Being a black man in America is hard. This understatement is depicted in the new film “Crown Heights,” based on Colin Warner’s 21 years in prison for a crime he didn’t commit.
The film, written and directed by Matt Ruskin, follows Warner’s case through his trial, his four years in solitary confinement, his marriage, and his best friend Carl King’s countless attempts to set him free. The movie gives audiences an intimate look at the incarceration issues plaguing the black community.
Warner, who at the time was a recent Trinidadian immigrant, was arrested in 1980 for murder of a boy he had never met. At his trial, Warner is hearing testimonies from people he also never met before a jury of mainly white people. Many of the witnesses were minors, who later admitted to being pressured by cops to name Warner as the murderer.
“There aren’t many words I can convey to tell you how I was feeling going through that process,” Warner said during an interview with cast members in New York. “That was my life at one time. It was a life I didn’t want, but I had to endure. At the end of the day, I wanted to be released from prison — but not as a murderer, but as somebody who is not a murderer.”
Warner was on trial with the actual murderer and spent more time in prison. According to the NAACP, Blacks and Hispanics make up only 32 percent of the U.S. population, but make up 56 percent of prisoners. What’s worse is that 30 years after Warner’s case, the prison system is still letting our black men down like Kalief Browder and Pedro Hernandez to name a few.
“To help this situation, there needs to be many reforms with the initial arrest and the way the lead detective handles the case,” said King, who is portrayed by Nnamdi Asomugha. “In many cases the lead detective has so much power over the case; he can show lineups in any form and he can actually suggest stuff and there is no one else controlling this. I think it needs to be a felony if you can prove an officer was malicious in causing an arrest and conviction because there are no kind of penalties for these guys.”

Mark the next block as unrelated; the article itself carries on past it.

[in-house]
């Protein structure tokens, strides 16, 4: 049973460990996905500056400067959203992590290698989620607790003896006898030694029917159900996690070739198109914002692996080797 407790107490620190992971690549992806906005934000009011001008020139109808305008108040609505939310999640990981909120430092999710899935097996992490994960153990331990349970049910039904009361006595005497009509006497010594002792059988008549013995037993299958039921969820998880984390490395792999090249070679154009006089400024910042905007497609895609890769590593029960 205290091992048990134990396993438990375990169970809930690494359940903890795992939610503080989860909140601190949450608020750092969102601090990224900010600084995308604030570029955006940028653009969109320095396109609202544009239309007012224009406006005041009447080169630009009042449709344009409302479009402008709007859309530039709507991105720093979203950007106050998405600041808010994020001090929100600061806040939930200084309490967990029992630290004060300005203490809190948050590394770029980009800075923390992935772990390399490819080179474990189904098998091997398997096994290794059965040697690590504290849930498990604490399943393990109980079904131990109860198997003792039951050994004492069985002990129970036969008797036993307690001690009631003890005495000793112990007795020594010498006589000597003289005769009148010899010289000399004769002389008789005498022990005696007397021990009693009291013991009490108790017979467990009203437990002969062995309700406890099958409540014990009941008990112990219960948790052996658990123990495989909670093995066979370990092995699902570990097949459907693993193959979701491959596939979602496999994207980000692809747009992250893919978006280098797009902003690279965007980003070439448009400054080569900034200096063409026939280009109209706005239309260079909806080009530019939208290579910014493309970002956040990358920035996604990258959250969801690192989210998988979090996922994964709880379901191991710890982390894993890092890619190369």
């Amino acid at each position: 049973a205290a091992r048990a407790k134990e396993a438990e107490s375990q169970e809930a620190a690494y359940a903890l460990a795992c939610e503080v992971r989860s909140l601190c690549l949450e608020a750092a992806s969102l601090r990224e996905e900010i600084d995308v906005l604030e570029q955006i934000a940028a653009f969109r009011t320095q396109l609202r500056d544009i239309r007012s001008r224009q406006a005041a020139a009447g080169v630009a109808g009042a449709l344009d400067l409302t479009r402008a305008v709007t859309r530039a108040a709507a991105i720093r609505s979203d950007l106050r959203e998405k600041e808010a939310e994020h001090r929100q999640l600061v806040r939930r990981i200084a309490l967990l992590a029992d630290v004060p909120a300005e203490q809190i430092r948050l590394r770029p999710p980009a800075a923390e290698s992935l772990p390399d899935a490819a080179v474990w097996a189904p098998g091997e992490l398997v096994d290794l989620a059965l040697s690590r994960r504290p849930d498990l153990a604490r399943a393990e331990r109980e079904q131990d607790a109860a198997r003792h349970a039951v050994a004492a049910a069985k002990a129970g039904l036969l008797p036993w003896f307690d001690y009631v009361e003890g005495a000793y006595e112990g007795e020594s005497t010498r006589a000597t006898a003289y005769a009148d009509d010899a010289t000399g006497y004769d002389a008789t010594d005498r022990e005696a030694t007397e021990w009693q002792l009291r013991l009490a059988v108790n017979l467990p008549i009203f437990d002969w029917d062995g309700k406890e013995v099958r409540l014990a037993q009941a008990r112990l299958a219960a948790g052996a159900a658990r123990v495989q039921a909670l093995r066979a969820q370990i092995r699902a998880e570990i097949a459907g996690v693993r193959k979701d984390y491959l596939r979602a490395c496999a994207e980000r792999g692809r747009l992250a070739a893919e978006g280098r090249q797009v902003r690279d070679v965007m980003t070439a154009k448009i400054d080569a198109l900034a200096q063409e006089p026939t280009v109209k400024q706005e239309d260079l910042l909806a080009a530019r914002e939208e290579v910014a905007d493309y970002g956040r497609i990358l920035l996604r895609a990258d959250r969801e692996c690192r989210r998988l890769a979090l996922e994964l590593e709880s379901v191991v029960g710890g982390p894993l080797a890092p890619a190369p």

Warner was exonerated in 2001 and awarded $2.7 million in 2002. He moved to Georgia with his wife, Antoinette, and their daughter. King still lives in New York and continues to work as a process server. He recently started his own nonprofit, Success to Freedom, dedicated to helping those who have been wrongly convicted.
“I think to make change in any situation like this it requires a community-family effort,” said Lakeith Stanfield, who plays Warner in the film. “We can’t do this by our selves. We need people of the outside to be invested in order to seek that this change comes about.”
“That means all people from all backgrounds, in all religions, in all creeds, in all sexes, in all ages, need to be involved in seeking justice for those who can’t. Because from the prison walls, no one will hear you screaming your innocence.”
Other themes touched upon in the movie are immigration, brotherhood, friendship, parole and the image black men have to put forward to be seen as less threatening. “Crown Heights” won an Audience Award at the 2017 Sundance Film Festival.
“My main goal is to see people see the movie around the world because I know my situation is not isolated to America,” Warner said. “People are suffering; people are going through the same stuff. I could be dead, and no one would know my story.’
“What I would like and what Carl would like is that y’all push it out there to your grandkids, your kids, your nieces and nephews to go watch it, because they are the ones who will be in positions of power. And they have to know; they can’t go around walking with their eyes closed anymore.”
Eileen Salazar is creative director and a multimedia producer for 101Magazine.net. She is a senior at Howard University.